Animal Cruelty, Antisocial Behaviour, and Aggression: More by Eleonora Gullone (auth.)

By Eleonora Gullone (auth.)

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Respondents who reported covering up their acts of animal cruelty were around four times more likely to have engaged in bestiality. Another noteworthy finding was that the inmates who reported engaging in multiple acts of animal cruelty were around three times more likely to be motivated by a desire to control the animals when compared to those who engaged in fewer acts. It is noteworthy that although Kellert and Felthous proposed a nine-motivation typology, their data highlighted that the animal cruelty was multidimensional, and one motivation alone was rarely reported by the participants in the study.

Many of the aggressive participants in Kellert and Felthous’ (1985) study reported being physically abused as children. Participants’ self-reports were supportive of displaced aggression, typically involving authority figures whom they reported hating or whom they feared so much that it prevented them from expressing their aggression directly. Their cruelty toward animals reportedly served as a displaced expression of the violence they experienced. As stated by Kellert and Felthous, “It is often easier in childhood to be violent toward an animal than against a parent, sibling, or adult” (p.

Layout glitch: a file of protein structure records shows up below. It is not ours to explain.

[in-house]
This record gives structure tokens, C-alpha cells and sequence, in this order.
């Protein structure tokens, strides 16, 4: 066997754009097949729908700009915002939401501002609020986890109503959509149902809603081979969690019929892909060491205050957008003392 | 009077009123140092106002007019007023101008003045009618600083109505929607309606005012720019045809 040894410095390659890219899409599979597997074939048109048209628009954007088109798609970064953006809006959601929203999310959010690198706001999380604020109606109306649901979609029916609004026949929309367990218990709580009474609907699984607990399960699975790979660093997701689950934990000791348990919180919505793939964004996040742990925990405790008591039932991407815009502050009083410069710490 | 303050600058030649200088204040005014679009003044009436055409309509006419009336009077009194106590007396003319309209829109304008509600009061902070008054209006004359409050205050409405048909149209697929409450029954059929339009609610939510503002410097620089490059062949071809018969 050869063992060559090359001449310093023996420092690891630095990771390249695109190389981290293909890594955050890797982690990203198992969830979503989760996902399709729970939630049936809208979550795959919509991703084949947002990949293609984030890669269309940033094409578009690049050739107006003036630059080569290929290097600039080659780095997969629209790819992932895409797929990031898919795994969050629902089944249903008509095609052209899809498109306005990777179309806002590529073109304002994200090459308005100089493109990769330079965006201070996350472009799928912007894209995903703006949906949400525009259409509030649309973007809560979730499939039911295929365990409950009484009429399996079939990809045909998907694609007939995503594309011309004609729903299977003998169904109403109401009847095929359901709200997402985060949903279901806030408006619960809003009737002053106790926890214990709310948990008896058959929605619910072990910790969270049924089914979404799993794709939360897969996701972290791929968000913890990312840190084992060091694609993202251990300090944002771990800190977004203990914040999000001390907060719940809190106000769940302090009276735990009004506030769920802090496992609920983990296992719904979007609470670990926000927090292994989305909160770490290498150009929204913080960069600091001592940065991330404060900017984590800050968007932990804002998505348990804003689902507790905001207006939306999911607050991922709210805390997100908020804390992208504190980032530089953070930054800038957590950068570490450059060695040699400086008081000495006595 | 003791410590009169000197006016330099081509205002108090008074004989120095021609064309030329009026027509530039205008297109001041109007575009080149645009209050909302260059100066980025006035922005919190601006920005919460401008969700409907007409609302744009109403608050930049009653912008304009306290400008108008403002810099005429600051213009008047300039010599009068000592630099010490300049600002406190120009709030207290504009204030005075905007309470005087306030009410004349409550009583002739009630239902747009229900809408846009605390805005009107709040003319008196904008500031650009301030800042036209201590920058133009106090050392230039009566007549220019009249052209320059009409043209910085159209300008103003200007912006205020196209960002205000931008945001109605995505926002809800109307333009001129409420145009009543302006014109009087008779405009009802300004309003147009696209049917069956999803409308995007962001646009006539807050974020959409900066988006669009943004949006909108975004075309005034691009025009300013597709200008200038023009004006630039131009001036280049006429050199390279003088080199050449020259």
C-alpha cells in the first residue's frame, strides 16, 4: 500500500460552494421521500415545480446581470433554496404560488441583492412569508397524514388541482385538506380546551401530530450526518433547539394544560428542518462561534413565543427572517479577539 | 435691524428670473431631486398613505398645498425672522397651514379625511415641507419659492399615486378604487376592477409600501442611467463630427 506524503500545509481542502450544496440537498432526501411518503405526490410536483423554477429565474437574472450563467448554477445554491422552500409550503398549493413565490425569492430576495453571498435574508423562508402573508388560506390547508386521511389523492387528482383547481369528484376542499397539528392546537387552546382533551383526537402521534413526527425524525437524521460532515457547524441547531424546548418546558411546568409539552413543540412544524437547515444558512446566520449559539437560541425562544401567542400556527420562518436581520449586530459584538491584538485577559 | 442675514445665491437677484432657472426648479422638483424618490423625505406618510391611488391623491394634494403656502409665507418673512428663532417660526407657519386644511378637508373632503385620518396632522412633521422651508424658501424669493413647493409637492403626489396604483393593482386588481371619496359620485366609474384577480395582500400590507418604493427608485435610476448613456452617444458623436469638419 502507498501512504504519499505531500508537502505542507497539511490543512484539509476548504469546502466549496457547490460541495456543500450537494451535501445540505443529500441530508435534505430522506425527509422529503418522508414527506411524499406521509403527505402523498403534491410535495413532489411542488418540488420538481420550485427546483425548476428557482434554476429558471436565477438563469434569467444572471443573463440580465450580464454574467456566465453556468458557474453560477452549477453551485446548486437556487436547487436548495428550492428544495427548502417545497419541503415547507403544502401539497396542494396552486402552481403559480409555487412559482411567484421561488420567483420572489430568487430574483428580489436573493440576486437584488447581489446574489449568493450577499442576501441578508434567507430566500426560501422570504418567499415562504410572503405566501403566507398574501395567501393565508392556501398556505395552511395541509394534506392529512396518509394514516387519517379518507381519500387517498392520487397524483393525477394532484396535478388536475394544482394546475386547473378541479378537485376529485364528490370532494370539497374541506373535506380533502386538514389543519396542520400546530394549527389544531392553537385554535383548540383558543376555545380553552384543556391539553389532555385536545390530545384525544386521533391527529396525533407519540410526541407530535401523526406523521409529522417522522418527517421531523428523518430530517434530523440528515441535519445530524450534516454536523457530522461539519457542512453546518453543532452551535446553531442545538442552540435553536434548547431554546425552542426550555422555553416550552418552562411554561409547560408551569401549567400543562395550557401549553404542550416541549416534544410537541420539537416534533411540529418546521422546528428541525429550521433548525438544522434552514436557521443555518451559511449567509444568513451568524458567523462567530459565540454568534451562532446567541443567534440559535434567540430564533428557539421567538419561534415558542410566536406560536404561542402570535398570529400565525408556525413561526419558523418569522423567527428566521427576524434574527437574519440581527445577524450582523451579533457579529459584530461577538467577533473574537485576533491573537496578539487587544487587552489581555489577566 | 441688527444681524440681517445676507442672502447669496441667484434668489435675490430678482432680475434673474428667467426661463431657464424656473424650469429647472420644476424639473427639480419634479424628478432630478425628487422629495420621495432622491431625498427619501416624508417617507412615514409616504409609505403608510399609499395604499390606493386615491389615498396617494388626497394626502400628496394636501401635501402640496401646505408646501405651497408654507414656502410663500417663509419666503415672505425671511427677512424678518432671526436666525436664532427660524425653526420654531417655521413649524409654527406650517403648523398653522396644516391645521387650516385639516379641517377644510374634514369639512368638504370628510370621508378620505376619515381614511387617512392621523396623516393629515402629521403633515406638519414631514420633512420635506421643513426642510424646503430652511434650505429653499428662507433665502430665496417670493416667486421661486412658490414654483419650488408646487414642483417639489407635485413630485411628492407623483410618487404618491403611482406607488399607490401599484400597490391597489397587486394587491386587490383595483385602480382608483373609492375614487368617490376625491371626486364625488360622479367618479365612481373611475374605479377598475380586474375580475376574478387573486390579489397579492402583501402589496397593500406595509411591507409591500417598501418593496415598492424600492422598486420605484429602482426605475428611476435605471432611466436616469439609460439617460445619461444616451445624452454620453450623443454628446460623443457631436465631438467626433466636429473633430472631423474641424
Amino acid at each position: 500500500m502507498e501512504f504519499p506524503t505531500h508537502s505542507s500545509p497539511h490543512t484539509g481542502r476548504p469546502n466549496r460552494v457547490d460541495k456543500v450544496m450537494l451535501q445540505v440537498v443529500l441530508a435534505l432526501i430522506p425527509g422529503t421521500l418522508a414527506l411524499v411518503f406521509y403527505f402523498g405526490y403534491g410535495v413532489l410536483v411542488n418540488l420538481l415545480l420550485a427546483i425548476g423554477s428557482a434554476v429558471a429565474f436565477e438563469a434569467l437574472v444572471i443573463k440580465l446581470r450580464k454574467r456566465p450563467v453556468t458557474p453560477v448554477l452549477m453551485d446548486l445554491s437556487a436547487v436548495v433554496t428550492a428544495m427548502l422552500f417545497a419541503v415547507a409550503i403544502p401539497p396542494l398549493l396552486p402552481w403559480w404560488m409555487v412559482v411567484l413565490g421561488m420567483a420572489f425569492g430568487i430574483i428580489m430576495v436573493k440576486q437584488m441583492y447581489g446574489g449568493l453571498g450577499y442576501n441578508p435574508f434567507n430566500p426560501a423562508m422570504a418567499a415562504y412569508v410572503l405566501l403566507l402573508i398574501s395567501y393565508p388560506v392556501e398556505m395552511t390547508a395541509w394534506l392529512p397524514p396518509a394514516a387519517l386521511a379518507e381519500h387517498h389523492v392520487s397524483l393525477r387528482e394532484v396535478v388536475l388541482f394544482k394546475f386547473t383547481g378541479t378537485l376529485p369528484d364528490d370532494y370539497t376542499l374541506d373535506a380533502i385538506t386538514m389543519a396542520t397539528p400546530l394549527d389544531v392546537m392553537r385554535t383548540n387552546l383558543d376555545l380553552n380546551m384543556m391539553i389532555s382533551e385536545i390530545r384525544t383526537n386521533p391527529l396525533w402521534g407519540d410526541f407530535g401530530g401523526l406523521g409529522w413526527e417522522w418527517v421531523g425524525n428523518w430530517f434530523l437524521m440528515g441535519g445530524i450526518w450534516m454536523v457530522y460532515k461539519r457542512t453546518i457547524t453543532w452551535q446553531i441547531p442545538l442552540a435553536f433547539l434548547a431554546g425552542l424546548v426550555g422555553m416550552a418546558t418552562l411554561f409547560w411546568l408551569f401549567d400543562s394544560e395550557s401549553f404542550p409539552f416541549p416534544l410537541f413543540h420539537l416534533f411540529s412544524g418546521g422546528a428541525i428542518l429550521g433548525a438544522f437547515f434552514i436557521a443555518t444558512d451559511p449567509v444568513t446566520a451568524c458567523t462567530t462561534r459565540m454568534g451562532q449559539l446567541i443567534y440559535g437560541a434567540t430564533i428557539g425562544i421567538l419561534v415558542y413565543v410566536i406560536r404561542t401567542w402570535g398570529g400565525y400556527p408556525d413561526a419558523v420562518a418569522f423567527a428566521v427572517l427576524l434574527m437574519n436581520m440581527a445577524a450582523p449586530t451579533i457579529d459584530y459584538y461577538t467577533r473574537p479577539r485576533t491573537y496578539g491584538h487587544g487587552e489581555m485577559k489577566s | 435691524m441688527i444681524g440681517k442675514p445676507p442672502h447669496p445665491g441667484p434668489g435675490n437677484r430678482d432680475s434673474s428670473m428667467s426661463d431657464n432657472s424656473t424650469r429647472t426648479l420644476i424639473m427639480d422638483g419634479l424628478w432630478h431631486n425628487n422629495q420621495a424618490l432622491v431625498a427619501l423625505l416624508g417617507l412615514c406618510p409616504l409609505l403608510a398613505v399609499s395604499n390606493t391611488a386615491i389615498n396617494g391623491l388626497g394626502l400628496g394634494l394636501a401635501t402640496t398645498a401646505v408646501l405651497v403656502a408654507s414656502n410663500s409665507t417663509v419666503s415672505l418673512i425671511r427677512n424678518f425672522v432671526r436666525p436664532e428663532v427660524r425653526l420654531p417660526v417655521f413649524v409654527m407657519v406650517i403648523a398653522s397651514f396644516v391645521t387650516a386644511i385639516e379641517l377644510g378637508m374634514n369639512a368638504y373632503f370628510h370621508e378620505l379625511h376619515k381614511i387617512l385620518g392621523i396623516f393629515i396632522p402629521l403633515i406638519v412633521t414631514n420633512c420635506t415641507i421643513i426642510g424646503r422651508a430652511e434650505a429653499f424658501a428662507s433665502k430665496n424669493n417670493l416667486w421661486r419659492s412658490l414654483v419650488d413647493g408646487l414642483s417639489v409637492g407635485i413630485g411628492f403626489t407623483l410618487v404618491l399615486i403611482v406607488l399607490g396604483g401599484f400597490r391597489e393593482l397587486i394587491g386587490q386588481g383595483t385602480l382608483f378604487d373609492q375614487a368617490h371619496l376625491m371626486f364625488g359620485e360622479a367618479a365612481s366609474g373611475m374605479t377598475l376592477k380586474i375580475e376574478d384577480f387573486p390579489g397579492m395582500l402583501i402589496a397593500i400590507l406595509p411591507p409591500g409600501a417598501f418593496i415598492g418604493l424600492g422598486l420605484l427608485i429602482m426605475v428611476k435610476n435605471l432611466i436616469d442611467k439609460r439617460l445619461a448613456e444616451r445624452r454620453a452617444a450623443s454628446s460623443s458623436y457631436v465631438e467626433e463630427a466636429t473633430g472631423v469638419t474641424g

Whilst some authors have put forth subtypes of aggression such as instrumental versus hostile aggression, or proactive versus reactive, others have argued that such subtypes only add confusion to an already complex construct. Given that the subtypes are not necessarily mutually exclusive or distinct some have argued that it is more useful to characterize aggressive behaviours as varying along a number of identified dimensions including, for example, degree of hostile versus agitated affect or the degree to which likely consequences were or were not considered.

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